Is charity law a 'private law' or a 'public law' subject? This book maps charity law's relationship to the public law-private law divide, arguing that charity law is best understood as a hybrid (public-private) legal tradition that is constantly seeking to maintain an equilibrium between the protection of the automy of property-owning individuals to direct and control their wealth, and the furtherance of competing public visions of the good. Of interest to scholars and charity lawyers alike, The Public-Private Nature of Charity Law applies its unique lens both to traditional topics such as the public benefit rule and charity law's rules of standing, and to more contemporary issues such as the co-optation of charitable resources by threatened welfare states and the emergence of social enterprise. 'This book should be read by all who are interested in the respective domains of public and private law. Kathryn Chan brings new light to the divide and reveals the way in which both public and private law inform charity law. The book is subtle, original and rigorous, with an excellent grasp of primary and secondary material.' - Paul Craig, Professor of English Law at the University of Oxford and a Fellow of St John's College 'An original and thought-provoking book which takes the somewhat unruly law of charities and, with great insight and clarity, helps it to find its place on the legal map.' - Mary Synge, Associate Professor in Law at the University of Exeter 'Kathryn Chan's impressive mograph breaks new ground in its analytical approach towards charity in the modern world. Her careful study helps us to understand how charitable enterprises partake of the values and concerns of both public and private law, and to evaluate the strength and weaknesses of different approaches to the governance of charitable enterprises.' - Lionel Smith, Sir William C Macdonald Professor of Law, McGill University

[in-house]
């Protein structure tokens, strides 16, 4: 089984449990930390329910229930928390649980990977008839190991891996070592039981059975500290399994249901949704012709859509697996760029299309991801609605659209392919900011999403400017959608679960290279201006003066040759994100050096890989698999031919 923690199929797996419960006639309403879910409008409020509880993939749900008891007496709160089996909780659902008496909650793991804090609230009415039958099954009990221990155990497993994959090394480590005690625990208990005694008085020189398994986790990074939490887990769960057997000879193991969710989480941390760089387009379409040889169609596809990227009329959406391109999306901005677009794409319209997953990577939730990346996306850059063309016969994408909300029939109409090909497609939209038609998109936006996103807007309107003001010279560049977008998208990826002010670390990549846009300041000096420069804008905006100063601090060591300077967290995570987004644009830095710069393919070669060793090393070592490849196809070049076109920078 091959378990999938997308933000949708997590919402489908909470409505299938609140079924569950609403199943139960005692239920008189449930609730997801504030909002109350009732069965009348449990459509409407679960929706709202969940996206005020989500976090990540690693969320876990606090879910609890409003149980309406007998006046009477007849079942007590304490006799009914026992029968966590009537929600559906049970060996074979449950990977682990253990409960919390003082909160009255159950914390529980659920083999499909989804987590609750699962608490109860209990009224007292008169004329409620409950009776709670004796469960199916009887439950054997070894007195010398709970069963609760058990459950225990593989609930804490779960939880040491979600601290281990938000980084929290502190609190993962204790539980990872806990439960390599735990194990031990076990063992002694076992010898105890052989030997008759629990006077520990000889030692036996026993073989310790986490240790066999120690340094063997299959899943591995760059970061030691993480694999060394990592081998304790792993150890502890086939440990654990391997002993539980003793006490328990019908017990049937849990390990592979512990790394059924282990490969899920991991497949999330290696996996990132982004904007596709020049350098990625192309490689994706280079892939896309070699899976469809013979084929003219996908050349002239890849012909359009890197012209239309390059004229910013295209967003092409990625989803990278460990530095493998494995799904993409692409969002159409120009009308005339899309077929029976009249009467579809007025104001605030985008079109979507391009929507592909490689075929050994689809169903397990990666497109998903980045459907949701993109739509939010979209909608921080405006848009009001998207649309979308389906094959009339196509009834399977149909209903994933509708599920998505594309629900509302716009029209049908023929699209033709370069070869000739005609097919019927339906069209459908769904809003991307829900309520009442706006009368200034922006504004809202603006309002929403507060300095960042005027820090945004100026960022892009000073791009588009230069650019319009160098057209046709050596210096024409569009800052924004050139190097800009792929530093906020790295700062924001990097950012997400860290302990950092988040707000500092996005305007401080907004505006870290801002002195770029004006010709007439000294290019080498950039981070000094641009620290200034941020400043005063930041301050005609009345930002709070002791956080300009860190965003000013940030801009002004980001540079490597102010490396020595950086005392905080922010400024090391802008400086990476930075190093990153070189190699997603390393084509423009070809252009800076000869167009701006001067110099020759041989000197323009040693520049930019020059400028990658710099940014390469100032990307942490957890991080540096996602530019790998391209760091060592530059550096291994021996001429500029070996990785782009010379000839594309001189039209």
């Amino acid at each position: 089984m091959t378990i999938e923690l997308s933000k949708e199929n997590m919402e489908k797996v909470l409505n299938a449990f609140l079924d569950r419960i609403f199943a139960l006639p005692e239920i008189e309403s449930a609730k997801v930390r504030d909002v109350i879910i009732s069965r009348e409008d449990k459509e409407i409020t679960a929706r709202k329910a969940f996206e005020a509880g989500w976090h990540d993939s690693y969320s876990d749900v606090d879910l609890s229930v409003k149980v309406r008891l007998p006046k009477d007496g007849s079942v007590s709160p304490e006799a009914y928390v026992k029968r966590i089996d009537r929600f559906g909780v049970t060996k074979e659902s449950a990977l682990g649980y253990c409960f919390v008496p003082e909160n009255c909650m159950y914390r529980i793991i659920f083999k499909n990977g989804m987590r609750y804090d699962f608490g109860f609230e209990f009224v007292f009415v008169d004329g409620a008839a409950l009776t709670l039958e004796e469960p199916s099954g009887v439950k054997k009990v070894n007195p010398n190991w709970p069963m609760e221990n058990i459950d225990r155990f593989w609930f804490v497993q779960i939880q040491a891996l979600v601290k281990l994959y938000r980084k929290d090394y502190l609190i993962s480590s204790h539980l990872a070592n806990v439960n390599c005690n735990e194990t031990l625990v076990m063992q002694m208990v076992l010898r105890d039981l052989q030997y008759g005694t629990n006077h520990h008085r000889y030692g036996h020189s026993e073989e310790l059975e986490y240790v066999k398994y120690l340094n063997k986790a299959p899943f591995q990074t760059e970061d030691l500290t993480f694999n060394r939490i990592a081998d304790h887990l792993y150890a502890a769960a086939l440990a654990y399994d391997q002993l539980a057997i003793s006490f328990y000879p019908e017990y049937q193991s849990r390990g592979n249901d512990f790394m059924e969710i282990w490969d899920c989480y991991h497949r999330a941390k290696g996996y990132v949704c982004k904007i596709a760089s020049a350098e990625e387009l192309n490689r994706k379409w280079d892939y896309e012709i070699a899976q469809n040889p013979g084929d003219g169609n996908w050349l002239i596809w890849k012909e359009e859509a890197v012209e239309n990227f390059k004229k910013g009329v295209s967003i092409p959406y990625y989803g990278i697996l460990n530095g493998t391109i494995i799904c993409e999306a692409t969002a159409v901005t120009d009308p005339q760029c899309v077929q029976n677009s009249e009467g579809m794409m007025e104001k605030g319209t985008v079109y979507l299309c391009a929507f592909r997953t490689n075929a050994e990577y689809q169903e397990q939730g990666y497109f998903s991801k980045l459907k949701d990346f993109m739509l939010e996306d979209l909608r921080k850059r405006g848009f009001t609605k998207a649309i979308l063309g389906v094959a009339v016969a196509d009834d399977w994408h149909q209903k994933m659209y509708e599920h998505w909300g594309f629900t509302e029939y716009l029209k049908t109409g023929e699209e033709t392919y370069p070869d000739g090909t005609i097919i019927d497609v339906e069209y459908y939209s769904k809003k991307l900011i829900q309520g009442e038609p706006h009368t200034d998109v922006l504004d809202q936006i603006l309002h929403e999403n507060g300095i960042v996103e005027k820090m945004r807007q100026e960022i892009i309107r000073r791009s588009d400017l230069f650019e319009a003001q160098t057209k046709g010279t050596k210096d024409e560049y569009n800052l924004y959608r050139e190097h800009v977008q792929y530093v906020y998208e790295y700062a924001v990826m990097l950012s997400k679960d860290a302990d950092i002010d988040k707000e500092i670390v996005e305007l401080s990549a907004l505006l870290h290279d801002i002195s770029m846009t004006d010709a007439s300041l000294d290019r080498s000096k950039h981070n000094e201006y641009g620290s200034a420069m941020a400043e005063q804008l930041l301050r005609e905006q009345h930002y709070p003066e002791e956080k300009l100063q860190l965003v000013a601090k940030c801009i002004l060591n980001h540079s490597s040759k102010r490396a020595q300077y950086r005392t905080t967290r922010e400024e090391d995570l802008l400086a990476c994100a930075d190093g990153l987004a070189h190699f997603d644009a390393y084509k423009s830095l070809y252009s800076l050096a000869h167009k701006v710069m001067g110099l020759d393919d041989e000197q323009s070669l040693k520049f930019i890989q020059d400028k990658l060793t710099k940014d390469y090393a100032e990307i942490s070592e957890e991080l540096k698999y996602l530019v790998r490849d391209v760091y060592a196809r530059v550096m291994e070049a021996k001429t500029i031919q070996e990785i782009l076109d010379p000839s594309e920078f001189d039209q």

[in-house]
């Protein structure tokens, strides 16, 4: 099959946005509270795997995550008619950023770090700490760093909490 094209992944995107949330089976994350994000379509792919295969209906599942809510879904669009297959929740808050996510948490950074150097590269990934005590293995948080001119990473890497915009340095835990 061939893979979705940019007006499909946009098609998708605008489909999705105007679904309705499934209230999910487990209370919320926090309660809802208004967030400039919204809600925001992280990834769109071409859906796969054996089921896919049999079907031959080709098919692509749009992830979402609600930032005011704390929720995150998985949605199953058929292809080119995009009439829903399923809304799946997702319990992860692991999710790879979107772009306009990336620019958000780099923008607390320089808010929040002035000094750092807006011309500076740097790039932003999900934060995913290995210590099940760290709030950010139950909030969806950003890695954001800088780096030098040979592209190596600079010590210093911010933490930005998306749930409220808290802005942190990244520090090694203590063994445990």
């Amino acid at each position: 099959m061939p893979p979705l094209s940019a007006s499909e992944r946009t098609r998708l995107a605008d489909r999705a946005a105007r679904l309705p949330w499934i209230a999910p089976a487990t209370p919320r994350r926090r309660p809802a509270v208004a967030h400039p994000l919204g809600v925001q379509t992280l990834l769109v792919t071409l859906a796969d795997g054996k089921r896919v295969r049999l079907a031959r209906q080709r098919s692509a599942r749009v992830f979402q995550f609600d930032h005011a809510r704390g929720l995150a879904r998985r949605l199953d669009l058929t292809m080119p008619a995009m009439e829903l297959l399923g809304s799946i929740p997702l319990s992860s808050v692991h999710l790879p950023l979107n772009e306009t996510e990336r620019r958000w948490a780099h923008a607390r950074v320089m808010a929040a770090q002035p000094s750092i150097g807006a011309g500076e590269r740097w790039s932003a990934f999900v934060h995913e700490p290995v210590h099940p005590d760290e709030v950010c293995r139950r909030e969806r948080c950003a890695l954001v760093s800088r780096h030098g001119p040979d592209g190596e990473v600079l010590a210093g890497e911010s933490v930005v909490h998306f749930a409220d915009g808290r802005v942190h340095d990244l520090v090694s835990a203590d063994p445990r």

Kathryn Chan is Assistant Professor of Law in the Faculty of Law in the University of Victoria, Canada.